Dream come true for Jayden

Jayden in his Pirates gear. (Instagram)

A dream has become reality for a Maribyrnong Sports Academy student, Jayden Kim. He, his father, and his school coach speak to Gerald Lynch about the opportunity of a lifetime to join the Pittsburgh Pirates in the Major League Baseball as a shortstop.

Baseball has always been a part of Jayden’s family. His father David Kim, played in Melbourne from the age of 14 and later moved to Seoul, South Korea where he played in the Korean Professional League for seven years.

Jayden played his early baseball in South Korea for his Little League city team, Ilsan West. Jayden was often picked as the most valuable player and went on to win a record five championships in one year.

While it seems unbelievable now that Jayden would’ve ended up playing any other support his father David said that while he would’ve always loved to see Jayden follow in his footsteps and take up baseball, it didn’t always appear likely.

“He started off just playing soccer and tennis and golf and all the other sports, and yeah, we just figured, you know, he enjoys soccer more,” he said.

“But at around age nine, out of the blue he just said ‘dad can I try baseball?’ Obviously with my career playing baseball, knowing how tough the sport is, I was kind of like, yeah, I don’t know if you really want to do that, but if you want to try it so bad then yeah, go ahead.

“He fell in love with it, and I guess the rest is history.”

After spending 20 years as a scout at Minnesota Timms, David picked up a role as a remote scout at the Pittsburgh Pirates at the end of 2022.

The Pirates had Jayden on their radar since 2021 and David said the club spoke to him about Jayden more before he started working with them.

“They were very professional about the whole process, once I joined the Pirates it was radio silence about Jayden,” he said.

“It was to the point where it was frustrating, they wouldn’t allow me to see reports, any meetings on prospects I would have to leave. I get it, but I don’t get it, but I sort of get it,” David chuckled.

While it was tough to be left in the dark about his son’s draft prospects, David said the last thing he wanted was to be a ‘helicopter dad’.

“I had to know my spot in the organisation, you don’t want to be ‘that guy’, and in the end the only real say I had was basically more of a confirmation on what they already saw… they asked me about his level of interest, his work ethic, it was all pretty easy to see by how he goes about it on the field,” he said.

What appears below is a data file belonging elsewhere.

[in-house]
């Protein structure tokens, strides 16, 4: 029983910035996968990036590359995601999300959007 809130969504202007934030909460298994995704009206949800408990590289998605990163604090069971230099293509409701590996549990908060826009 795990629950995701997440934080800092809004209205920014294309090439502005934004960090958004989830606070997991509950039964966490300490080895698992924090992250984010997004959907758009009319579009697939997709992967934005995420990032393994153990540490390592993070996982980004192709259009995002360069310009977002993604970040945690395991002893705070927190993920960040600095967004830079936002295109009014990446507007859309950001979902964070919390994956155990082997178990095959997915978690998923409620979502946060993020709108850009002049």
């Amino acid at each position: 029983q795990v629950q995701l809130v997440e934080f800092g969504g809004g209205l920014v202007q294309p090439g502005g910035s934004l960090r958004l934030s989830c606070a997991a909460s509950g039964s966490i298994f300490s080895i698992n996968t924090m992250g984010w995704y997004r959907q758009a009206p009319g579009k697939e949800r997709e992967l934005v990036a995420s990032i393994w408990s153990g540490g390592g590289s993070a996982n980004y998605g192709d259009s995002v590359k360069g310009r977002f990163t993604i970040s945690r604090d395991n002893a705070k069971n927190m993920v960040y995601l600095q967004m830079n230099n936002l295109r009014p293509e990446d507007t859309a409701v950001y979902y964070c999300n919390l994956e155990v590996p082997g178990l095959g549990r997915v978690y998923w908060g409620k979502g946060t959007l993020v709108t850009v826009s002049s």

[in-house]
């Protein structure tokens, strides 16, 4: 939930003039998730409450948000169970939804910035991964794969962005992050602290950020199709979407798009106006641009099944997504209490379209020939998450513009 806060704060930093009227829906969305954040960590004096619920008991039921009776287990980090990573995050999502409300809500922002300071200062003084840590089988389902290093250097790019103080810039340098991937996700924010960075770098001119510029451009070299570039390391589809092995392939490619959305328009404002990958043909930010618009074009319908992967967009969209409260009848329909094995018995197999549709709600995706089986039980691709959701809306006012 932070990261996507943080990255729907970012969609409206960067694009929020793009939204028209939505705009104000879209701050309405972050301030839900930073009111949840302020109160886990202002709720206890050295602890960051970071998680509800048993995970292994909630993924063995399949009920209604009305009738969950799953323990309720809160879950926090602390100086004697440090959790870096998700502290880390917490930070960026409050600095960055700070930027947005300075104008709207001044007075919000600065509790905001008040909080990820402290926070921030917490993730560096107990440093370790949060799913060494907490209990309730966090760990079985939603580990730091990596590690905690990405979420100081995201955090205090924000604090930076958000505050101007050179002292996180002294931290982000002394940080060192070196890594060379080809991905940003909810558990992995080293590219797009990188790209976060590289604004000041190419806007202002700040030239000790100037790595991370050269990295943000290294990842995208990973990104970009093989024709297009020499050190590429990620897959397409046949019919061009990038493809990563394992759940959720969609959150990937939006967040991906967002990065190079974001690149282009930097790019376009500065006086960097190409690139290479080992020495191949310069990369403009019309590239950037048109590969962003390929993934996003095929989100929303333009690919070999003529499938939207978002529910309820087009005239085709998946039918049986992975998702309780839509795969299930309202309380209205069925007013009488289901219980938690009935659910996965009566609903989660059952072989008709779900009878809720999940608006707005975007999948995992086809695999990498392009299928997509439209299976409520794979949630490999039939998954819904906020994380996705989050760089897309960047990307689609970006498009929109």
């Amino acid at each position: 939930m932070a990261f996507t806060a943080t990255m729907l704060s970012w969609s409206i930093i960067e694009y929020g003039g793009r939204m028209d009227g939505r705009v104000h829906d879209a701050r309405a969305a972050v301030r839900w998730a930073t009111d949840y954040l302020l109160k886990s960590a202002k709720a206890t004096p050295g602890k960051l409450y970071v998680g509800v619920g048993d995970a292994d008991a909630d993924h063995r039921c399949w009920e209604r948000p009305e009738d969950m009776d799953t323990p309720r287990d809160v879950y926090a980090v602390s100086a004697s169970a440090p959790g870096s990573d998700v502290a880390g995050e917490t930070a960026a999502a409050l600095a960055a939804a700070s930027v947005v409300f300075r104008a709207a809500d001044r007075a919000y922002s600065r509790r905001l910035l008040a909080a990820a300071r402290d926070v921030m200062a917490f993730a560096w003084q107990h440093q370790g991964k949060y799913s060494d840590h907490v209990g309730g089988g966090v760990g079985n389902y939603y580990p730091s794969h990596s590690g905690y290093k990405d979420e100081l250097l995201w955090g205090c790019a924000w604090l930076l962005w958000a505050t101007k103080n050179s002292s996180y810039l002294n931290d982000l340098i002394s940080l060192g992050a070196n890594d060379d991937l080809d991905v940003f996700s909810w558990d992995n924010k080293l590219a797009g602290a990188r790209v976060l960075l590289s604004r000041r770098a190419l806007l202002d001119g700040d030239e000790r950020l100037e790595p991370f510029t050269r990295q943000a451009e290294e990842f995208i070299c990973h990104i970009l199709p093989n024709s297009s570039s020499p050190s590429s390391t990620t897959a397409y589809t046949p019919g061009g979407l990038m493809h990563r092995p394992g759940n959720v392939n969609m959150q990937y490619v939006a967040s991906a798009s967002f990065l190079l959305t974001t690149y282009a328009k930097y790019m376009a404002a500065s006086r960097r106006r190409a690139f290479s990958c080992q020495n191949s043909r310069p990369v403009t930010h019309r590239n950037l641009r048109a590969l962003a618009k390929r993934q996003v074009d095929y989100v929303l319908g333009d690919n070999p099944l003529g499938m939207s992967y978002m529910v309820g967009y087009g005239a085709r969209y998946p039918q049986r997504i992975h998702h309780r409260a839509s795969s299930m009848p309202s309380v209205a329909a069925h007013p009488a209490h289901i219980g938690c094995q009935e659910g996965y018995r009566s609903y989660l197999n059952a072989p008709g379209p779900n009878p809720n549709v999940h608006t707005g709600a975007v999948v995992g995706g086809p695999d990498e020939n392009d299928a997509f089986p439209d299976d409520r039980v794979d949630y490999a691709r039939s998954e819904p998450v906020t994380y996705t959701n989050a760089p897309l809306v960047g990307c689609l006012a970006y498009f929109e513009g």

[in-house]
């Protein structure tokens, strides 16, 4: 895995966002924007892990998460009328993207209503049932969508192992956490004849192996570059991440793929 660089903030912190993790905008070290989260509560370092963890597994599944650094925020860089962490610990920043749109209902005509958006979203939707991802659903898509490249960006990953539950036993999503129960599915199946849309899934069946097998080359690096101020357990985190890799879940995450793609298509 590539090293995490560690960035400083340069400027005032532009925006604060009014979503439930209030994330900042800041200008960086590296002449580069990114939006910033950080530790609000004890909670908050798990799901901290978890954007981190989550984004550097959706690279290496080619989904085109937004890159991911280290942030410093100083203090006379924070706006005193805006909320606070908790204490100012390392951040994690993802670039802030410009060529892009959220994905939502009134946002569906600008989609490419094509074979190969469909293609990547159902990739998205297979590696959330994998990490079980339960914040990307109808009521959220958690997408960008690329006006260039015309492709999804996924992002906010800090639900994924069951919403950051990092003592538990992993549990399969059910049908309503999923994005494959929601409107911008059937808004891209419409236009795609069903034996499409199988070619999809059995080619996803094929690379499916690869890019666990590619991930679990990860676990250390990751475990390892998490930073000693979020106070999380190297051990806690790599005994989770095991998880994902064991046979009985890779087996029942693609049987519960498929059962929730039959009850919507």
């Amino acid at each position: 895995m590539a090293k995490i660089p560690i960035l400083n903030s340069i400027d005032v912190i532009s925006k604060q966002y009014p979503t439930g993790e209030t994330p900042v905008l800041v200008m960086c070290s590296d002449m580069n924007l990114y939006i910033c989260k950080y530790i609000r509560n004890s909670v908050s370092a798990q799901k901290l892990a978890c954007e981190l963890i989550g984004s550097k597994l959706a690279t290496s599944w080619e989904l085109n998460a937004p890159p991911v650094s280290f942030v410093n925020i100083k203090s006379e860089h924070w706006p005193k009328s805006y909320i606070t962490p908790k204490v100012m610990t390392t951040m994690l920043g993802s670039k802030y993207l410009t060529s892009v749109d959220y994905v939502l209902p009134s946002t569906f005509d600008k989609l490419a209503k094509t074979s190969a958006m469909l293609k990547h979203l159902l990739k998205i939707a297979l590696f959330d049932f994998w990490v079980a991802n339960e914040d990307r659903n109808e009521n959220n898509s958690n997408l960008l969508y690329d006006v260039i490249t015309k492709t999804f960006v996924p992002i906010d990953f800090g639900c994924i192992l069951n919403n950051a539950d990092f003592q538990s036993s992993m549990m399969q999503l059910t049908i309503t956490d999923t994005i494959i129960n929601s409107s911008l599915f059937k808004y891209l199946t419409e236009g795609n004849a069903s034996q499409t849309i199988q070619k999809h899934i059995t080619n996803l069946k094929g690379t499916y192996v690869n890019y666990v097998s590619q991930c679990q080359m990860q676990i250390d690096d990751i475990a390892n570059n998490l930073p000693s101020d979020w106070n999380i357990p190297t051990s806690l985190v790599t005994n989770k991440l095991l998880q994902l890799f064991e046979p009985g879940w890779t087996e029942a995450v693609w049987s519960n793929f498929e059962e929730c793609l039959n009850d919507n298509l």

After only moving to Australia two years ago, the plan was for Jayden to finish school and hopefully move to America to play college baseball. The decision was difficult to let Jayden go to the professional game so early on and without him finishing his schooling, but after weighing up the options they decided they couldn’t turn down the opportunity.

“I think the decision to go pro, with Jayden having English as a second language, even though he is an Australian citizen, was probably going to put us behind the black ball,” he said.

“It’s hard enough for you know, someone fluent in English to go to a big time school, college in the States, let alone someone you know, just getting his feet immersed in English.

“So, we felt the pressure of keeping up his grades at a college along with performance on the field, compared to just concentrating on being a baseball player was too much, and he can always return to school afterwards.”

Jayden is saying his final goodbyes before setting off to join the Pirates in early February and said he cannot wait to join his new teammates.

“Just really excited, nervous but excited,” he said. “There’s a lot to worry about with the language and a new culture, but I’ve been dreaming about this.

“No family is coming with me, I’ll be living with teammates in a dorm, just can’t wait to get started.”

Jayden said there will be no special going away party, he is instead using his final days in Australia to work on his left hand game and make sure he is ready to impress from day one.

Maribyrnong Sports Academy director Mark McAllion said that when Jayden arrived at the school in 2021, what he lacked in English skills, he made up for and more in work ethic and passion.

“He was crazily enthusiastic to get over here and get stuck in,” he said. “He even wanted to know if we had a school song, he was intending on writing one at some point.

“He was always an extremely polite kid with a great attitude, he made friends and earnt the respect of everyone around him very early on.”

Mr McAllion has seen a number of strong athletes come through the academy, including another MLB product last year, but he said Jayden has one of the highest ceilings he has seen.

“His potential is huge, his work ethic will hold him in really good stead, and he’s obviously extremely talented,” he said.

“I mean, I’m not a baseball expert, but he’s definitely got a lot of the attributes of an elite athlete, definitely.”

The MLB season tees off on March 20, so Jayden will have six weeks to try and push for an early season debut, but settling into life in America is at the top of the priority list.

The Pirates started last season well with a 20-9 record, before ending the campaign with a 76-86 record, finishing fourth of five in the national league central division.